17 November 2021

 

A Carmarthenshire dairy farm is improving silage quality by making small changes to clamp management.

Increasing clamp density has been a focus at Nantglas, a Farming Connect demonstration site at Talog, where milk producer Iwan Francis runs two block calving herds.

During a recent Farming Connect open day at the farm, independent silage specialist Dr Dave Davies, of Silage Solutions, said the target density should be 700kg of fresh matter per cubic metre which, depending on the silage dry matter (DM), is equivalent to approximately 220kg of dry matter per cubic metre.

At Nantglas, a density of 800kg has been achieved, and even on the edges and on the top (which are considered the vulnerable zones of the clamp), it was 694kg.

A compactor had been used to increase DM density and speed up compaction. This, said Dr Davies, had not only resulted in better density and aerobic stability – and therefore fewer losses – but studies had also shown a 10% fuel saving compared to a tractor.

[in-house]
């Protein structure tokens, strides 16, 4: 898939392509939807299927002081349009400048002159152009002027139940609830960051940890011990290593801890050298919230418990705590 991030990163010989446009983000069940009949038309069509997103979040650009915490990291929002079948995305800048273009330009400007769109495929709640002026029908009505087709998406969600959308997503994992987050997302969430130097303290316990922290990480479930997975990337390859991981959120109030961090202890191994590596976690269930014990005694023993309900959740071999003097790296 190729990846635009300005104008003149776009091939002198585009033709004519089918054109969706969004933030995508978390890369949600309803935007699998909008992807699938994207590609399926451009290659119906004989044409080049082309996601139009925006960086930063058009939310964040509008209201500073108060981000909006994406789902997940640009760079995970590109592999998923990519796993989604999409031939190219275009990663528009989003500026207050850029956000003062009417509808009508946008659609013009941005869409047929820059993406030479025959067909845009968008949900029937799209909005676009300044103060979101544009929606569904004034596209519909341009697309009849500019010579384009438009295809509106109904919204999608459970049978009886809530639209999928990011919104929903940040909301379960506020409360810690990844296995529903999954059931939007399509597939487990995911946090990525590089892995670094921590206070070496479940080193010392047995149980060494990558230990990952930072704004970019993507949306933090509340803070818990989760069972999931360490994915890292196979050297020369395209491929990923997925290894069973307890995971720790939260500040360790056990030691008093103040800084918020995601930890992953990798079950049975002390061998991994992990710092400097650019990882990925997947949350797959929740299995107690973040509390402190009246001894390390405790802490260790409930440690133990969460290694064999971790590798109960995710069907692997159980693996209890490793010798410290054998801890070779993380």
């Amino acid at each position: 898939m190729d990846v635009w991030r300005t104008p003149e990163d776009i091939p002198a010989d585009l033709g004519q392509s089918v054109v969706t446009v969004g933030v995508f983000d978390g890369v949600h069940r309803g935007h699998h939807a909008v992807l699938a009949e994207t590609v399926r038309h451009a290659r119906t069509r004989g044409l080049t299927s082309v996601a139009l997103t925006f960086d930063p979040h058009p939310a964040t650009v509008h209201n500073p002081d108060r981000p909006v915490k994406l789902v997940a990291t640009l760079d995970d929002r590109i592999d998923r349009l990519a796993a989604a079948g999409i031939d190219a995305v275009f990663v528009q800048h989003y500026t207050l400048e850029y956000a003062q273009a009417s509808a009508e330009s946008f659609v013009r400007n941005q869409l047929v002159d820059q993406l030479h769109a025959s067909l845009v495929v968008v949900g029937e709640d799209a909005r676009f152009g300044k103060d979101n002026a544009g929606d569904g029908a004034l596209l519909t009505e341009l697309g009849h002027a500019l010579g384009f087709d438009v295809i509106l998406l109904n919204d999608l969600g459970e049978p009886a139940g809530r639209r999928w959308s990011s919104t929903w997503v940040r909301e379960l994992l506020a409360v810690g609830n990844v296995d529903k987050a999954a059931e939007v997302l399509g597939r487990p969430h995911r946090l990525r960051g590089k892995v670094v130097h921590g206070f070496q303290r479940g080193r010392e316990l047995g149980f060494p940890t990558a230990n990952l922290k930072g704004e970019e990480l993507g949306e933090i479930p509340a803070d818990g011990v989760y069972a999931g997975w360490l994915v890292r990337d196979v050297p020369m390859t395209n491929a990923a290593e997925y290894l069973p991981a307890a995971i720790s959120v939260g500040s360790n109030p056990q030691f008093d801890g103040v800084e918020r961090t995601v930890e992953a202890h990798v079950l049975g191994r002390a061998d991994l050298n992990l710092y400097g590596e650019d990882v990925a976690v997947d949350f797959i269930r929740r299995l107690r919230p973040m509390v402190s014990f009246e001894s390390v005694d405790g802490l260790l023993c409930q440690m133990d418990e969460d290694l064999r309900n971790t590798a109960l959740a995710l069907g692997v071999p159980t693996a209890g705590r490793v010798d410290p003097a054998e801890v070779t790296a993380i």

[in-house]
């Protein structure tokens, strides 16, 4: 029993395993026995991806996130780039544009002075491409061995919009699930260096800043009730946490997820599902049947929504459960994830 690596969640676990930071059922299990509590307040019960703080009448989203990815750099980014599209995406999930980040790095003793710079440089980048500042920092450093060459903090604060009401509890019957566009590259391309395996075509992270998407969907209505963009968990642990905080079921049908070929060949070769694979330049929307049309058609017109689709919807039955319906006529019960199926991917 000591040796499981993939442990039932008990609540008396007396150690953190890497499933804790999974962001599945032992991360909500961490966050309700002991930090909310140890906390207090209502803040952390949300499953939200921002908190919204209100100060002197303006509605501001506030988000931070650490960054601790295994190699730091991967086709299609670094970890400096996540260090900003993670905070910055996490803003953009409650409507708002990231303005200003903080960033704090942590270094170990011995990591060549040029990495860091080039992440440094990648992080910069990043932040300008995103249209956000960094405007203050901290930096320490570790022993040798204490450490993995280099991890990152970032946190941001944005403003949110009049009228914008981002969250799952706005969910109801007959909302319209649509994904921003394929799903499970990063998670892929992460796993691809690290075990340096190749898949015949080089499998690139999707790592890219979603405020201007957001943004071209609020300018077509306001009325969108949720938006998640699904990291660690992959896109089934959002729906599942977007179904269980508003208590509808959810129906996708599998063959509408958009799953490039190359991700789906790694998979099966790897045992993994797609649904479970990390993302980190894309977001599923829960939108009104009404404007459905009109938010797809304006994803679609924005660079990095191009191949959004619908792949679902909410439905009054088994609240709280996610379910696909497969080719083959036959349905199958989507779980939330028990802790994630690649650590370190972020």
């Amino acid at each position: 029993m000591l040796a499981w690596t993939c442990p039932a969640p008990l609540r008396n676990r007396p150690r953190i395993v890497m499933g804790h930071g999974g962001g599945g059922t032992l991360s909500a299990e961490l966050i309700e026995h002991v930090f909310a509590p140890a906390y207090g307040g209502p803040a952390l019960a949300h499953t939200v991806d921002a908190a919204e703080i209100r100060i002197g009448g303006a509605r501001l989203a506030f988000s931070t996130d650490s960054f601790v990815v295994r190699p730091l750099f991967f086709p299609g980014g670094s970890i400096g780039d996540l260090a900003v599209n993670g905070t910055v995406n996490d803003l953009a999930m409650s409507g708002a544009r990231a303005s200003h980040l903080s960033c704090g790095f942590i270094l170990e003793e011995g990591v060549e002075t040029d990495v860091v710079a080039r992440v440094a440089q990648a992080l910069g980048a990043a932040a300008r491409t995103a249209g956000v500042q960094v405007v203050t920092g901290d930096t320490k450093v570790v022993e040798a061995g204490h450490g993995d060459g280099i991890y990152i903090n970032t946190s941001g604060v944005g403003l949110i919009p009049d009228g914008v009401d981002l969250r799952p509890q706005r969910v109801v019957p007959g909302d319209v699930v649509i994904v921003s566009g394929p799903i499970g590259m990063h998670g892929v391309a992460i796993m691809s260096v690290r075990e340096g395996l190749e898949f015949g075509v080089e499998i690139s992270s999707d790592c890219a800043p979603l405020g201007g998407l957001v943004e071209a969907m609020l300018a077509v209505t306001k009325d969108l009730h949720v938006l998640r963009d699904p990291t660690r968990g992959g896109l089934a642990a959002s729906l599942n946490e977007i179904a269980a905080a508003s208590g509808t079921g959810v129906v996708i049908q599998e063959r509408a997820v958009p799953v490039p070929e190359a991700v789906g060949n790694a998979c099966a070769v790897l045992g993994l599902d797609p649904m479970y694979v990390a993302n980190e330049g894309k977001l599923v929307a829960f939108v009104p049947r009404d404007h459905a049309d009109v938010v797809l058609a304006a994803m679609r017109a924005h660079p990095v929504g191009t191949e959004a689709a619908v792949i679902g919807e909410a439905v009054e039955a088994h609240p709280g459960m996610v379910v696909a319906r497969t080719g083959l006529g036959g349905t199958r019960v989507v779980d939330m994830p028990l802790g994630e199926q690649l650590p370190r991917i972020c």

“The denser the silage is filled into the clamp, the quicker the oxygen is removed,’’ he said.

A homofermentative additive was used since research data has shown a benefit to animal performance, unlike the use of mixed homo/heterofermentative silage additive products, said Dr Davies.

“One of the issues with using a homofermentative additive can be aerobic spoilage, but there has been no spoilage at Nantglas,’’ he said.

When selecting additives, Dr Davies advised farmers to ask if there have been independent trials to prove the benefits to livestock.

At feeding out, he recommends measuring the density in various parts of the clamp face to test for any weaknesses.

This, he said, would probably correspond with poorer quality silage and possibly heating and aerobic spoilage, which reduce quality and intakes.

To test, take a sharp stainless steel metal tube that is around 5cm in diameter and 75cm long and has a sharp end.

Screw this into the clamp face to take a core sample; weigh that sample in kilogrammes and the depth of the hole in metres.

To establish the density, divide the weight by the result of multiplying the radius of the hole squared by its depth and by 3.14; the target is 700kg fresh matter per cubic metre.

“If the density is low in regions of the clamp, more attention is needed when consolidating these areas in future”, said Dr Davies.


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